For example, homeowners insurance covers any damage to a residence itself and the belongings that may be inside. Additionally, if the homeowner is responsible for an accident for which they are being sued, condo insurance covers legal expenses that may come up too.

Once a loss is covered, the policyholder can look to the insurance company to step in where repairs and replacement may be needed.

Just to bring it all together, imagine that a disaster such as a tornado rips through the community causing all manner of damage. The HOA insurance policy would cover the shared areas such as damage done to the gym. However, it would be individual homeowner insurance policies that would cover their house structures and personal property.

Is HOA Insurance Mandatory?

HOA insurance will never be mandatory unless the bylaws or state law requires it. If there is any confusion about whether the coverage is needed, it's a good idea to check with a legal practitioner. As stated before however, it's recommended that the association take out an HOA insurance policy considering the possibilities and the fact that the coverage will be necessary to avoid personal liability expenses.

Can HOAs Require a Homeowners Insurance Policy?

Can an HOA require homeowners insurance? After all, it has no concern with what happens within the walls of the building from an insurance perspective. Legally, there is nothing that stops an HOA from requiring that its members have their own insurance policies.

In fact, you'll find that some HOAs will require it based on certain circumstances. For example, there may be a situation where the neighborhood pool allows visitors, which can give rise to a host of unfortunate circumstances.

Note, however, that many homeowners will already meet that requirement whether the HOA requires it or not. That's because many of these people will be using a mortgage to pay for their homes. Remember that mortgage lenders for the most part will require that insurance is in place before the loan is approved.

What Will an Insurance Policy for a Homeowners Association Cost?

There is no set cost for what an HOA insurance policy will cover. Be that as it may, there are factors that will go into what the figure will be. These include the location, the size and type of common areas, the number of homes in the community, and the extent of the coverage that is being sought.

On average, smaller associations will find that they will pay somewhere between $55 and $80 per month for a general liability policy that covers up to $2,000,000.

It's always a good idea to get quotes from multiple insurance providers before settling on one to see what the cost landscape is.

How Do Homeowners Associations Pay for Insurance?

As the policyholder, it's obviously the HOA that will be covering the cost of the insurance policy. Where does that money come from though? It's the same place that HOAs will primarily get their funding from, which is the monthly dues that homeowners will pay.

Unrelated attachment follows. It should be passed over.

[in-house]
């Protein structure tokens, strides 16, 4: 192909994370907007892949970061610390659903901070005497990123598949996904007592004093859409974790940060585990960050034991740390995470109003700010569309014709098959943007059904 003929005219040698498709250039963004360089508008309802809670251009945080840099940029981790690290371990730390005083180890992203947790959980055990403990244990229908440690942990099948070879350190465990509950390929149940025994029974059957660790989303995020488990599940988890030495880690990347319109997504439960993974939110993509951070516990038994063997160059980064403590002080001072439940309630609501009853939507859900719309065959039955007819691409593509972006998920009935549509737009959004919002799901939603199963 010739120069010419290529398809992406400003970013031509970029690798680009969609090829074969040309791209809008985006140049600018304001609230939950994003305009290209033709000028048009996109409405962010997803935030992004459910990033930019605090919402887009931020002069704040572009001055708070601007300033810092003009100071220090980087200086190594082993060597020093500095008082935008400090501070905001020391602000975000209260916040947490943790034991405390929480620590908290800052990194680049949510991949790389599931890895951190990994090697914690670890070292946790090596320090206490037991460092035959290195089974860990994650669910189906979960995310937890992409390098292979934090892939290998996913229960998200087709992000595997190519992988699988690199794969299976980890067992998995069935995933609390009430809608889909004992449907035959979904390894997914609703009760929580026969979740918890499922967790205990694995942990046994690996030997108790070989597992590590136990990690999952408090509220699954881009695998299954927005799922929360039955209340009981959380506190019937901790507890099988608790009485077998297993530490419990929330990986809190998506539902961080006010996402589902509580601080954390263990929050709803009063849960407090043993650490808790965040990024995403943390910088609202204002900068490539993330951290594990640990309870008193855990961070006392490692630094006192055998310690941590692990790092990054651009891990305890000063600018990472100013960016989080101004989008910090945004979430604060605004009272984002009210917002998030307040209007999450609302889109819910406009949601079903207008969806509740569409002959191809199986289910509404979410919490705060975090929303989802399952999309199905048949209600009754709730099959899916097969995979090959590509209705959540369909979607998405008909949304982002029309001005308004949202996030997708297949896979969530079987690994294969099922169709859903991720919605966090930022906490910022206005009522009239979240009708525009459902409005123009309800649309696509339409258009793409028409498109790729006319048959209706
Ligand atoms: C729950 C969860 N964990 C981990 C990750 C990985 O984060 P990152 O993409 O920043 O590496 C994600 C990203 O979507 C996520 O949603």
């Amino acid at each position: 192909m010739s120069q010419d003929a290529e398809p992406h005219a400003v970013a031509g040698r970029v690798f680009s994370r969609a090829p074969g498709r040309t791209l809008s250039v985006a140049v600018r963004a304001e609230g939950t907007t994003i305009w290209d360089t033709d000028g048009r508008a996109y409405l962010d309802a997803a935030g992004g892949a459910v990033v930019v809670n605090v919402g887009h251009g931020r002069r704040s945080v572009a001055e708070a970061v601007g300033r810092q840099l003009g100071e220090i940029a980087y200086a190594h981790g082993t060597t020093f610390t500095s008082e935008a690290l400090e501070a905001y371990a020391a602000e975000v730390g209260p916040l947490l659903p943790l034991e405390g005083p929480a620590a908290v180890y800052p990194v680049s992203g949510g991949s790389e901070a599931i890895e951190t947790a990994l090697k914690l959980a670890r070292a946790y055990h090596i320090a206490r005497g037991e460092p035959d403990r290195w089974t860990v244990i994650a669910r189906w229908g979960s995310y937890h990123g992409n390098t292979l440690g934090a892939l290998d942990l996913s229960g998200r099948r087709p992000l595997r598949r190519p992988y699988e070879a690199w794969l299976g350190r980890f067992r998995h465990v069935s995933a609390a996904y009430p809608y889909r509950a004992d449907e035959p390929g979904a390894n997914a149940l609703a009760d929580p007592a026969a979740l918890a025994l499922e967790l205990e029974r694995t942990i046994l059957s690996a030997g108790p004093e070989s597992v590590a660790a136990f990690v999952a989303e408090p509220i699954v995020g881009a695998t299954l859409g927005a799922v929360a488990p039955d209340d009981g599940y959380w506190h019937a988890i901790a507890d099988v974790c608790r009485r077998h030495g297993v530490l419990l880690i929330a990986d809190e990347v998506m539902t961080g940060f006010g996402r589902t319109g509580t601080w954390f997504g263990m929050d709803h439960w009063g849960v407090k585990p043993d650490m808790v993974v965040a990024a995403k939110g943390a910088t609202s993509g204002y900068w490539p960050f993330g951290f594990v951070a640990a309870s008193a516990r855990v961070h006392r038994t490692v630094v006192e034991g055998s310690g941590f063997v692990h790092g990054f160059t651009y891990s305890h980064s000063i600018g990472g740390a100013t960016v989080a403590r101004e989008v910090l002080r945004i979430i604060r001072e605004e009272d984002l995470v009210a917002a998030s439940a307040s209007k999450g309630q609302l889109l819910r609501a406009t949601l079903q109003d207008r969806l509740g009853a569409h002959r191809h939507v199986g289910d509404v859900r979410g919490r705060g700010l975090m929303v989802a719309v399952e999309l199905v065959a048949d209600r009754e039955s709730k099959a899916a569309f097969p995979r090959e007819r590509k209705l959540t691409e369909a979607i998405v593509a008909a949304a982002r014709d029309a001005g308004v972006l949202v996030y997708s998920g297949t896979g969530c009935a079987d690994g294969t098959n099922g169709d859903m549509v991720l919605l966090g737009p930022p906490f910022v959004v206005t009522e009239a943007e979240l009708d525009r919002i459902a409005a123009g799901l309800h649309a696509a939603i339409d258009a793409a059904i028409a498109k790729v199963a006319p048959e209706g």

Considering that everyone who is a part of the community has an equal share of access to the shared areas, it stands to reason that the charges will be equally divided among them.

This is a good time to mention that this applies to board members too. They may be a part of the community's executive committee, but that doesn't mean that they are exempt from the requirement of paying monthly dues.

Remember that the board of directors is simply a group consisting of homeowners in the community who render their services.

Valuable Additions to the HOA Master Insurance Policy

HOA insurance covers quite a bit when you consider the areas that the association is responsible for. Be that as it may, it's recommended to get a few additional areas of coverage, which are outlined below.

Property Value and Replacement

Governing documents tend to require a minimum value where insurance is concerned. This will often be whatever it would cost to wholly replace the property. Building ordinance coverages here are a good idea and come in three forms:

  1. There's demolition, which, as the name suggests, will cover whatever it costs to demolish the property
  2. Next is the increased cost of construction, which will take care of building code upgrades or increases in construction costs.
  3. Finally, there is contingent liability, which will take care of the undamaged portions of the property, so if a building portion gets damaged, its replacement will be taken care of.

Property and Casualty Insurance

Many types of insurance fall under this umbrella term. This simply takes care of cases where an injured party may choose to sue a building owner or other cases in which there may have been negligence on the part of the owner that has resulted in an accident that hurt another party.

Workers' Comp Insurance

This is a common type of policy that is meant to provide medical benefits and wage replacement to employees who may get injured while they are on the job. There is a caveat here since the worker in question will waive any right to sue the employer.

If it is that the HOA employs personnel, it may be a good idea to get this in place since you never know when someone can get hurt just doing their job.

D&O Insurance

Homeowners can become disgruntled and seek to take legal action against the HOA. This kind of insurance will cover the board as a whole and even individually named members who may be a part of the proceedings.

Situational Coverages

There are other miscellaneous coverages such as floods, bodily injuries, party property damage, and more that should be considered based on the unique circumstances of the HOA.

Have You Considered HOA Management Software?

Insurance is just one consideration of HOA management. To keep some of the most important elements under control, DoorLoop has an amazing management solution that offers the following:

  1. Automated payment of rent, dues, maintenance, amenities, etc.
  2. Free per property or community website with a tenant portal
  3. Shareable AR/AP reports
  4. Full accounting suite
  5. QuickBooks and bank account sync
  6. Communication via email, text, portal message, or phone
  7. Unlimited management users
  8. Management of ARC and maintenance requests.

The Bottom Line

HOA insurance can come in handy in a pinch considering the different accidents and other scenarios that can come out of nowhere. Even if it's not required, ensure your HOA has a master policy and any other situational coverage that's applicable.

Don't forget to schedule a free demo of our HOA management software solution to see how it can ease your burden!

David is the co-founder & CMO of DoorLoop, a best-selling author, legal CLE speaker, and real estate investor. When he's not hanging with his three children, he's writing articles here!